The Gate Cards

The 22 Trumps or Major Arcana of the Tarot conjure potent archetypes, symbols of human experience that arise again and again across cultures: the old sage, the Fool , the Emperor-king, the mysterious Priestess and fecund Empress. The minor cards, otherwise known as ‘pips’ might be said to offer a symbolic view of ordinary human experiences over the course of a lifetime. By way of imagery and symbolism, the deck of cards as a whole draw together elements of mythic consciousness and the experiences of daily life. 

Images that conjure relatable experiences and recognizable symbols resonate on a level subtler than language. Perhaps this is why the cards as a system of divination, or what I would call dream revelation, appeal to me as an artist. In dreams, images are often representative of dynamic energetic relationships. Thus, intelligently and purposefully crafted imagery, that draws upon a well of archetypes, can be used to help direct the visions of imagination. 

In her book, Seventy-Eight Degrees of Wisdom, author Rachel Pollack has singled out particular cards in the Rider-Wait tarot deck, (a deck wherein all 78 cards are illustrated) that lend themselves to a mode of inner-work sometimes called Path-finding. These cards, she suggests, can be used as gateways into the mind; they are catalysts and funnels for focussed exploration. 

As mentioned, in contrast to the archetypal potency of the 22 Major Arcana trumps, the pips depict ordinary existence and yet allude to more subtle currents that lie beneath surface appearances. These images, Pollack suggests, when contemplated, introduce the possibility of entering deeply into a particular kind of awareness, a tone of experience that reaches farther than a conceptual or codified meaning.

A handful of specific cards are particularly powerful in this regard. Their allegorical meanings are complex, sometimes contradictory and particularly elusive to traditional interpretation. These cards are a pathway between ordinary reality and the non-ordinary realm of the unconscious: the imagination and of the unseen forces that direct the material world. In working with these images, language bounces off of intuitive resonance and two worlds–outer and inner perceptions–meet. Pollack tells her reader that it is possible to follow the literal and symbolic meanings inward until one arrives at the path of strangeness that stretches beyond them. Joining oneself to these images in mediation/locating experiential parallels within the imagery of the card is imperative to accessing this hidden landscape.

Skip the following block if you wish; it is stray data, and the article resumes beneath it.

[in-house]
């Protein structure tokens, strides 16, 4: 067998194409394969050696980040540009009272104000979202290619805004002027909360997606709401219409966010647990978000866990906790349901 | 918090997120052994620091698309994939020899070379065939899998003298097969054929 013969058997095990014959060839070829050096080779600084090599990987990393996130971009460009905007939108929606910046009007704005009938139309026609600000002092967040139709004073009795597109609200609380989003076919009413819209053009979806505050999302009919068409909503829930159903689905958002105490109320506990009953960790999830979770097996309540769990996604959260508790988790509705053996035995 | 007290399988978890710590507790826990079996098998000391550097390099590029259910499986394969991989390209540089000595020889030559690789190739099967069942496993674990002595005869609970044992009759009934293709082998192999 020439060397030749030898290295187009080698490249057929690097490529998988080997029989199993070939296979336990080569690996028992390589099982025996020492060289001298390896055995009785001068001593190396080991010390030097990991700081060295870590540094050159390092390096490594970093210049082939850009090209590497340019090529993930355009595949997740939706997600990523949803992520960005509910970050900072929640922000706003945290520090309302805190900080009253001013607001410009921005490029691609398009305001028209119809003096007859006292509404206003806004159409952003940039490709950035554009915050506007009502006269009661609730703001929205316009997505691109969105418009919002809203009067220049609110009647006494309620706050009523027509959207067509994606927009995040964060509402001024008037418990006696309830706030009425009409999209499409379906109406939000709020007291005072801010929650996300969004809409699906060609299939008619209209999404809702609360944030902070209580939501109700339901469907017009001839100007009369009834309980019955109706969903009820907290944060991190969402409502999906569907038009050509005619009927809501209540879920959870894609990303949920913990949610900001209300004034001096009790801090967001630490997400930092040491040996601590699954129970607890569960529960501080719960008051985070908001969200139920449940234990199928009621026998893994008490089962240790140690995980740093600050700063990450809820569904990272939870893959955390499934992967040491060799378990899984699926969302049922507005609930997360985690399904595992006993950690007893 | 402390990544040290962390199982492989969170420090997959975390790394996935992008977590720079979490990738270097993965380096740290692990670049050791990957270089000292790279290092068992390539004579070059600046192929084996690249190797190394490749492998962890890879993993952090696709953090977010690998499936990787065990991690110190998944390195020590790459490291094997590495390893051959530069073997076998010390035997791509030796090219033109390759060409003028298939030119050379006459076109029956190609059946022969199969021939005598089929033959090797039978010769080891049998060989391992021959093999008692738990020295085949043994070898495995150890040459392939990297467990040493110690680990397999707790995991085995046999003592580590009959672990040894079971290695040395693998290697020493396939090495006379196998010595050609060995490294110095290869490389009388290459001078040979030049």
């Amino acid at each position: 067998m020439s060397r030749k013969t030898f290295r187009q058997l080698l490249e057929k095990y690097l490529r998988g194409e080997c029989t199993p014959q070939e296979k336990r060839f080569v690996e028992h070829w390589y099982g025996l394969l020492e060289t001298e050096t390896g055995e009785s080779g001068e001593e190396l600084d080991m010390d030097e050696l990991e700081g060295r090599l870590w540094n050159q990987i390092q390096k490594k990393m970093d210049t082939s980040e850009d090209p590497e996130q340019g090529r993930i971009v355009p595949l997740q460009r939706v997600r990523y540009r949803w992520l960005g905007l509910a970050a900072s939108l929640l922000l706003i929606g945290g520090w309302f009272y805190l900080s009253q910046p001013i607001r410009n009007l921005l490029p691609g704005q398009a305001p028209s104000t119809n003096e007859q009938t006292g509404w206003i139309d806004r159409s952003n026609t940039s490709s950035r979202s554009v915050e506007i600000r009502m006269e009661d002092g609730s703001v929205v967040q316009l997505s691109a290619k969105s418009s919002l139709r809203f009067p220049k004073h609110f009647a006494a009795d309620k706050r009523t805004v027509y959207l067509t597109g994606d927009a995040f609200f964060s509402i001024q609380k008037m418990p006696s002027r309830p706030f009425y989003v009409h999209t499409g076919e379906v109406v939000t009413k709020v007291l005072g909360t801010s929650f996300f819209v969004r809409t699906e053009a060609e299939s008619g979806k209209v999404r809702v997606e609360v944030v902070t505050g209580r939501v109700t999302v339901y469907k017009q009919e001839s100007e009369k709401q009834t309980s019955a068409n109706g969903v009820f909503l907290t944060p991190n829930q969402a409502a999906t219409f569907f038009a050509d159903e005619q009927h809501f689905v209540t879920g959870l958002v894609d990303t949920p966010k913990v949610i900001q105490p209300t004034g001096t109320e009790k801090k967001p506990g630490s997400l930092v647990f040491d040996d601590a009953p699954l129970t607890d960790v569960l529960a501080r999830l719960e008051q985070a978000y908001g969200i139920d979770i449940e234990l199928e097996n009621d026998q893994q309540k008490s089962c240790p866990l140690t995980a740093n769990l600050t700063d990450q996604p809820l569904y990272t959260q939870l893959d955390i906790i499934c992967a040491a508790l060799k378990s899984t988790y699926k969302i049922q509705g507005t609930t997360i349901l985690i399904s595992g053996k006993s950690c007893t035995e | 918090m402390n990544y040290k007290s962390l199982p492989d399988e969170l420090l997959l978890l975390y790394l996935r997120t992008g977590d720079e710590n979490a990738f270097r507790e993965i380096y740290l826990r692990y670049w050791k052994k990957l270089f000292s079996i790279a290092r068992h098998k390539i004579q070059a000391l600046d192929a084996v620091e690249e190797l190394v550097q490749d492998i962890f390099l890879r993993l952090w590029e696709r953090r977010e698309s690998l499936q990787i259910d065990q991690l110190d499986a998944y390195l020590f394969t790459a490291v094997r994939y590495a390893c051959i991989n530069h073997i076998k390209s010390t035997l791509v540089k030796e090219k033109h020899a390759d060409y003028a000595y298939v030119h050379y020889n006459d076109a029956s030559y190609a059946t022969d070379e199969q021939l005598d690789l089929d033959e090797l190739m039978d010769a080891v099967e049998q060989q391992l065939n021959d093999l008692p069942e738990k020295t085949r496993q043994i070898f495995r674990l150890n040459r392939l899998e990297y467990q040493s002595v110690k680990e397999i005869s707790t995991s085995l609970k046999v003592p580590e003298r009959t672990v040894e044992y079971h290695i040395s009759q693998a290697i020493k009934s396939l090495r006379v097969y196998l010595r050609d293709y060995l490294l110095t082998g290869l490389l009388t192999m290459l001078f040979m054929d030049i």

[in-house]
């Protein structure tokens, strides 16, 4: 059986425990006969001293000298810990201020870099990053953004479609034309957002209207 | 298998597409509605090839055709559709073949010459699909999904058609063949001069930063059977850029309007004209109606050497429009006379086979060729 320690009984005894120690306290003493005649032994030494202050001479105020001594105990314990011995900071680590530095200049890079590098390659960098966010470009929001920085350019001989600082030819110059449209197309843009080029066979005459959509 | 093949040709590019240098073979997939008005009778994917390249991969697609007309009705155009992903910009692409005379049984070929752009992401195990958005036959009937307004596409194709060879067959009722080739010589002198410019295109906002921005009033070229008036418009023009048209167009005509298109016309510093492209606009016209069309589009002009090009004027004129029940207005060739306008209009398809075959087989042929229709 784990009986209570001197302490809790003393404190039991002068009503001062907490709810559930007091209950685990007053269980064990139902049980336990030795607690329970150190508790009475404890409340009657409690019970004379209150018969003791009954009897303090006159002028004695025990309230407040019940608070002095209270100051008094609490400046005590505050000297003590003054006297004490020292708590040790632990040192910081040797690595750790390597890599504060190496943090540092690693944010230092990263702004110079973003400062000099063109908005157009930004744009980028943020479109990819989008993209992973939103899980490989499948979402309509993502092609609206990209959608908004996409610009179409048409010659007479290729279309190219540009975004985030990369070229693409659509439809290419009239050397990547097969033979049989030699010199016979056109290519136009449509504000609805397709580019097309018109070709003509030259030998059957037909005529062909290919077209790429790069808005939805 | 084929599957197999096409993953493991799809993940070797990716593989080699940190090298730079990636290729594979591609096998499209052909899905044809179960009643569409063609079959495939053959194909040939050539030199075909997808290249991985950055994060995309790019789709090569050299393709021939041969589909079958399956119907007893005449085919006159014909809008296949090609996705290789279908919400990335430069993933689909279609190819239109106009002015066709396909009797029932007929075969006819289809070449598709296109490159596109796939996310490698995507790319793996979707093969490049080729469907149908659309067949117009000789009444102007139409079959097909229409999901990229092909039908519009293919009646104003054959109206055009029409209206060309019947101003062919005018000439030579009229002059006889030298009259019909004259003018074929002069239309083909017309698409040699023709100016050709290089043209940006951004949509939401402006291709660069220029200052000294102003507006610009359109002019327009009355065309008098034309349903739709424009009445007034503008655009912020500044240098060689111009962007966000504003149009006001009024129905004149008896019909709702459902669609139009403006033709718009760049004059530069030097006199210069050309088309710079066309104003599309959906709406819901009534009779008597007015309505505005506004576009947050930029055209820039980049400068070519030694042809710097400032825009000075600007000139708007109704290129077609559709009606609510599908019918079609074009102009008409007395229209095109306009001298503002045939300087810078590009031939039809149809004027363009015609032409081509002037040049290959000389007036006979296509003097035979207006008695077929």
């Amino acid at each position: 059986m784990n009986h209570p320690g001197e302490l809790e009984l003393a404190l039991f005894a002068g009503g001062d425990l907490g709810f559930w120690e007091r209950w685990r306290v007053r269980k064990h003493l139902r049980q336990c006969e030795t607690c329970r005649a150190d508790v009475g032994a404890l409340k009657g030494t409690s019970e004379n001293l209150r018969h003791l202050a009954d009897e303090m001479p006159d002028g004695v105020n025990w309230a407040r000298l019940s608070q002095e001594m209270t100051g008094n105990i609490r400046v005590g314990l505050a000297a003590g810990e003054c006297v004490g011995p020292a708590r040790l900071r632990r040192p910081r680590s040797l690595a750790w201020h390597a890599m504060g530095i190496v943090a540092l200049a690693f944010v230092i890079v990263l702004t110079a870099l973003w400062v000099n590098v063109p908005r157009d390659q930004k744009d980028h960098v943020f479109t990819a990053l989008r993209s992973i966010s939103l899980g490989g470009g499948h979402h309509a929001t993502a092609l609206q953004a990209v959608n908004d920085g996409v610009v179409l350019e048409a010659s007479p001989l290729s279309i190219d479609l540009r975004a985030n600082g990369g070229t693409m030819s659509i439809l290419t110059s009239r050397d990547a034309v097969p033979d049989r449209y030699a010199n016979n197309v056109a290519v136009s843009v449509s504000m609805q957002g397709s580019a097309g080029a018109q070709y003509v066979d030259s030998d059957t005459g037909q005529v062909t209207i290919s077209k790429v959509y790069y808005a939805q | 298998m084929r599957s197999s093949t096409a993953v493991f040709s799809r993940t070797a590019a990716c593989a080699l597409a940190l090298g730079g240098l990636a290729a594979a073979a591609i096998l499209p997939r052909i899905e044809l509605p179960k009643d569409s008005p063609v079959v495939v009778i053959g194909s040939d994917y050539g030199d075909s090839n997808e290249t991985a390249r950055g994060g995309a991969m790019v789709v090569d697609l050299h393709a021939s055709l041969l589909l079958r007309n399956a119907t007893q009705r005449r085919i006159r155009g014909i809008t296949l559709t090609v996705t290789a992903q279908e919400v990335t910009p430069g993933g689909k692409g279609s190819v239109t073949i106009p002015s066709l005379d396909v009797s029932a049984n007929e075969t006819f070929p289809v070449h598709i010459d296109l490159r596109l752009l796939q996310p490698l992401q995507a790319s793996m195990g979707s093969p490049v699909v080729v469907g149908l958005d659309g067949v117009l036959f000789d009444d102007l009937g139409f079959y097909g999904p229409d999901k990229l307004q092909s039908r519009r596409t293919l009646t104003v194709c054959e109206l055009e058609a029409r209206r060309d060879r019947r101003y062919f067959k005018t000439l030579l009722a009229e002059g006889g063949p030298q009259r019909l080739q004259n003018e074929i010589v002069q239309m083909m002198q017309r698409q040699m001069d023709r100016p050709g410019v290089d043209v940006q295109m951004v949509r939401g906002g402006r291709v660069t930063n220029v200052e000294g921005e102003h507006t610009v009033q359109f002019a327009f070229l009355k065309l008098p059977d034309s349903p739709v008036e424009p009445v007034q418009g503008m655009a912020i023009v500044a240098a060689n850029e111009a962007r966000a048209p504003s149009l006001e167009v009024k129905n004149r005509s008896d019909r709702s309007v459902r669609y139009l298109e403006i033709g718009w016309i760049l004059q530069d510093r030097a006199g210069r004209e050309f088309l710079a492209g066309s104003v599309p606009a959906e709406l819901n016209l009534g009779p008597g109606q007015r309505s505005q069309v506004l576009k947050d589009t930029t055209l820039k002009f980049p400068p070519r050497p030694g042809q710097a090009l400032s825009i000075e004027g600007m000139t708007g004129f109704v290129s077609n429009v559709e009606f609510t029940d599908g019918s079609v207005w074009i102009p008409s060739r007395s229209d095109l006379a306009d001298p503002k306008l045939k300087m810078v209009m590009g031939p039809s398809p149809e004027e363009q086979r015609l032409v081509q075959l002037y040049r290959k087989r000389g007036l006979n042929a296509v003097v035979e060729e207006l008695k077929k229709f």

The 3 of Wands

The 3 of Wands

In the gold light of sunset, a subject looks out over the sea and three vessels. S/he is rooted between three rods/wands. Pollack describes this scene as the suggestion of the spirit of adventure and exploration. The boats signify potential and mobility upon the water: vast and deep, the hidden, the unexplored, vast reaches that span vast depths. The creative fire of wands longs for the fluidity of water, (realm of emotions, dreams, the ephemeral). Quiet yourself and focus on the image of this card. Allow the boats to carry you into unexplored places. Follow the golden light into the dark regions that stretch forth within your own head: into memory, into landscapes of the unexplored.

 The 8 of Cups

The 8 of Cups

A moon eclipses the sun, (feminine yin joined with yang/movement) as a traveler with a staff and robed in red makes h/h way up a slope in the middling light, out of an archipelago of marshy bog-lands. In the foreground are eight cups, with a gap in the second tier that reveals the traveler's red-booted feet. To describe the symbolic interpretation of this card, Pollack writes: knowing the time to move on/to do what is needed to develop a deeper sense of self/ leaving a stable situation to venture into the unknown. This is a movement out of the vague realms of water into a higher ground of intellectual precision and abstraction: an understanding of the abstract principles of spiritual truth, (climbing up the hermit’s mountain).

The significance here is in the movement of the card, its suggestion of a pathway into the unnamed future. The traveler’s back is to the reader, (as it was in the 3 of Wands) suggesting a vision that is, as yet obscured. The subject turns h/h back on the marshes and climbs up a slope with h/h hermit’s staff. Focus on the image of this card and contemplate a withdrawal from outer engagements in order to seek greater self-awareness.  


Recommended Reading: 

Seventy Eight Degrees of Wisdom: A Book of Tarot
by Rachel Pollack